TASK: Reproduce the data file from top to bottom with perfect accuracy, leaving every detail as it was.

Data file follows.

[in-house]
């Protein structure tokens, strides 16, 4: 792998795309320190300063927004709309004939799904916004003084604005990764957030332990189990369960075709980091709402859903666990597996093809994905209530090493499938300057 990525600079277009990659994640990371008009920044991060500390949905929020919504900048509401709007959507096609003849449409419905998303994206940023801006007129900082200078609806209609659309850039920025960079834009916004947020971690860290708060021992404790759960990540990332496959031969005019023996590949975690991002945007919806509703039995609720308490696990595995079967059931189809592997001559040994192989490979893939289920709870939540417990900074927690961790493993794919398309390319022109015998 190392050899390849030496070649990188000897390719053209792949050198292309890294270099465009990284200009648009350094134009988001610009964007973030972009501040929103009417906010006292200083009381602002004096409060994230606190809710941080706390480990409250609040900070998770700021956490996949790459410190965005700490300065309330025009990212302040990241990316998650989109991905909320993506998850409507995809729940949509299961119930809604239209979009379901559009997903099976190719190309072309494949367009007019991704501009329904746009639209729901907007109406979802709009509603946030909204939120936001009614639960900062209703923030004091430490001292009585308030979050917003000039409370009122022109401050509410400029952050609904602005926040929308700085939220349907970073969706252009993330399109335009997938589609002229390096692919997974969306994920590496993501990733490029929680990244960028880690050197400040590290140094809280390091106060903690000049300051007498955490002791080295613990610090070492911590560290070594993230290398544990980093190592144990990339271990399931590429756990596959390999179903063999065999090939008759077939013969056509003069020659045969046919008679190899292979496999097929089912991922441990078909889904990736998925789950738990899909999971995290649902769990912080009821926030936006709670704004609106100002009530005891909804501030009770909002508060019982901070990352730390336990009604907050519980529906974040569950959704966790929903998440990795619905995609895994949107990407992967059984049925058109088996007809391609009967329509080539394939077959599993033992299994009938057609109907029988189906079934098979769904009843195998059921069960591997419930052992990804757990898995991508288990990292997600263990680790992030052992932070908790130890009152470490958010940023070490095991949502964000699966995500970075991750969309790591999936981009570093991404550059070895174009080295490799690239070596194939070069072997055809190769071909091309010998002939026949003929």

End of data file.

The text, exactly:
[in-house]
């Protein structure tokens, strides 16, 4: 792998795309320190300063927004709309004939799904916004003084604005990764957030332990189990369960075709980091709402859903666990597996093809994905209530090493499938300057 990525600079277009990659994640990371008009920044991060500390949905929020919504900048509401709007959507096609003849449409419905998303994206940023801006007129900082200078609806209609659309850039920025960079834009916004947020971690860290708060021992404790759960990540990332496959031969005019023996590949975690991002945007919806509703039995609720308490696990595995079967059931189809592997001559040994192989490979893939289920709870939540417990900074927690961790493993794919398309390319022109015998 190392050899390849030496070649990188000897390719053209792949050198292309890294270099465009990284200009648009350094134009988001610009964007973030972009501040929103009417906010006292200083009381602002004096409060994230606190809710941080706390480990409250609040900070998770700021956490996949790459410190965005700490300065309330025009990212302040990241990316998650989109991905909320993506998850409507995809729940949509299961119930809604239209979009379901559009997903099976190719190309072309494949367009007019991704501009329904746009639209729901907007109406979802709009509603946030909204939120936001009614639960900062209703923030004091430490001292009585308030979050917003000039409370009122022109401050509410400029952050609904602005926040929308700085939220349907970073969706252009993330399109335009997938589609002229390096692919997974969306994920590496993501990733490029929680990244960028880690050197400040590290140094809280390091106060903690000049300051007498955490002791080295613990610090070492911590560290070594993230290398544990980093190592144990990339271990399931590429756990596959390999179903063999065999090939008759077939013969056509003069020659045969046919008679190899292979496999097929089912991922441990078909889904990736998925789950738990899909999971995290649902769990912080009821926030936006709670704004609106100002009530005891909804501030009770909002508060019982901070990352730390336990009604907050519980529906974040569950959704966790929903998440990795619905995609895994949107990407992967059984049925058109088996007809391609009967329509080539394939077959599993033992299994009938057609109907029988189906079934098979769904009843195998059921069960591997419930052992990804757990898995991508288990990292997600263990680790992030052992932070908790130890009152470490958010940023070490095991949502964000699966995500970075991750969309790591999936981009570093991404550059070895174009080295490799690239070596194939070069072997055809190769071909091309010998002939026949003929």